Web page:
For the Filmmaker

If you want your vlog to be centered around filmmaking, check out the Canon EOS Rebel T5i. Since the T5i is part of the EOS family of cameras, you can buy (or rent) compatible EOS-system lenses. Having extra lenses gives you options affecting composition and fine aesthetic control over your images not offered in regular camcorders. Using the photography modes can also serve to help you learn proper exposure technique, essential for any aspiring filmmaker. Another advantage to buying into the EOS system is that you can upgrade your camera and retain lens compatibility all the way up to Canon’s professional Cinema EOS line.

For the Experienced Videographer

A little experience can go a long way. So you’ve already cut your teeth on entry-level gear, and you want to upgrade. That’s understandable, considering that understanding video recording more in-depth will allow you to take advantage of the more advanced functionality inherent in higher-end gear. Gear purchased at this level should still prove useful, even at professional levels. So with that in mind, let’s move on up to some more expensive stuff.

Run and Gun

Run-and-gun vloggers should take a look at the recently announced Canon Vixia HF G40 camcorder. It’s lightweight, records full-HD files at up to 60 fps, and has precise manual control by way of a lens ring and a large zoom rocker. Other features on the HF G40 that usually found in higher-end video cameras include exposure zebra patterns, a color-bar generator, an extendable EVF with an eyecup, and manual focus assist with colored peaking. Dual card slots can be used for "relay" recording or for redundancy. Relay recording is great if you want to shoot an entire event. The camera will automatically switch to the second card when the first one fills up, without dropping frames, so you will have a continuous video over multiple cards. Redundant or dual recording records the same footage to both cards. This is important for mission-critical work, because if one of your cards fails, you will have an immediate backup. Audio-wise, the camera features a standard 3.5mm mic-in and a Canon-proprietary hot shoe for compatible microphones. If you are using a wireless unit, a cold shoe on the top of the camera provides a solid platform to hold the receiver within easy reach, without impeding control access.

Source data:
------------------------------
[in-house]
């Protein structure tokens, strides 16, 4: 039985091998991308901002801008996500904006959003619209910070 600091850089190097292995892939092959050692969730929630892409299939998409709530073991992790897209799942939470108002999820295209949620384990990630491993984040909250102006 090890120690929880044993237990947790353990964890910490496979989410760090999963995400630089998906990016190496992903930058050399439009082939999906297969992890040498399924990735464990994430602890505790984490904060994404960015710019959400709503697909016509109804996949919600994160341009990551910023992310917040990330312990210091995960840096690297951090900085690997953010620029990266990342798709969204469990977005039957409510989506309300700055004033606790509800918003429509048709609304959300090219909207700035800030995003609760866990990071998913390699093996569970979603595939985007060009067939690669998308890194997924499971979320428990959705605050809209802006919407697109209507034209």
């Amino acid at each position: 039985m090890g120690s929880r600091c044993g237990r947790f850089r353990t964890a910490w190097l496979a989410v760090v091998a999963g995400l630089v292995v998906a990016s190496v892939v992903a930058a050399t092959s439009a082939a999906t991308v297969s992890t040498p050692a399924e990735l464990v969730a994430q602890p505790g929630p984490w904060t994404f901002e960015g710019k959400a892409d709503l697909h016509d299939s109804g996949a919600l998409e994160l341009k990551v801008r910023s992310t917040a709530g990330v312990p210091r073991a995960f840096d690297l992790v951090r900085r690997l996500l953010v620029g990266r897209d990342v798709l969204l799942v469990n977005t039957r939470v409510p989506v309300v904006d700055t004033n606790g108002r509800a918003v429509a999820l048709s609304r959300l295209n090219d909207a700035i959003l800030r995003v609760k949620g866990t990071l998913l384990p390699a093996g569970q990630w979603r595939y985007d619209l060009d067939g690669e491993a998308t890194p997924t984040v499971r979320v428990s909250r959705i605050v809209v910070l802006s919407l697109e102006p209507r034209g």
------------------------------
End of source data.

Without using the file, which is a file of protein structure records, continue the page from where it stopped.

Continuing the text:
Beyond HD

Now, if you want to move up into the world of “beyond HD” there are some solid options you can consider, even at this price point. Sony’s FDR-AX100 camcorder proudly wears its “4K” badge of honor, offering UHD (3840 x 2160) video recording at bit rates of up to 100Mbps. Currently, a majority of people don’t have screens that can fully appreciate 4K resolution—the high-resolution files will play back at a higher bit rate over the Web, so there will be a noticeable difference in quality on streaming services like YouTube. The 1"-type sensor on this camera is larger than the ones found in most camcorders, and offers a slightly different aesthetic. You won’t be able to achieve the same blown-out backgrounds the way you can on a large-sensor DSLR or mirrorless camera, but the effect is noticeable enough to make a difference if you compose your image properly. However, having a deeper depth of field will help in keeping your 4K images sharp, as focusing errors are more noticeable at such high resolutions. Some notable features included on this camcorder are a nice large lens ring, which can adjust focus or zoom, and Sony’s electronic Multi Interface Accessory Shoe (MIS). This hot shoe is compatible with several useful audio accessories, including Sony's UWP-D wireless system when paired with the SMAD-P3 adapter.

If that’s not enough, Sony also offers the PXW-X70 camcorder which, with a paid firmware upgrade, will also shoot 4K video. The PXW-X70 is like the FDR-AX100 on steroids. It adds a detachable top handle with XLR inputs for pro-grade audio equipment, a larger handgrip, an adjustable ND filter, dual card slots (like the HF G40 above), and a 3G-SDI output for connecting to switchers, recorders, or other pro-video equipment. As an added bonus, if you also plan on making videos for broadcast, the PXW-X70 can also record 10-bit 4:2:2 1080p video, a format deemed "broadcast quality" by most (if not all) television studios.

Outstanding Quality and Artistic Control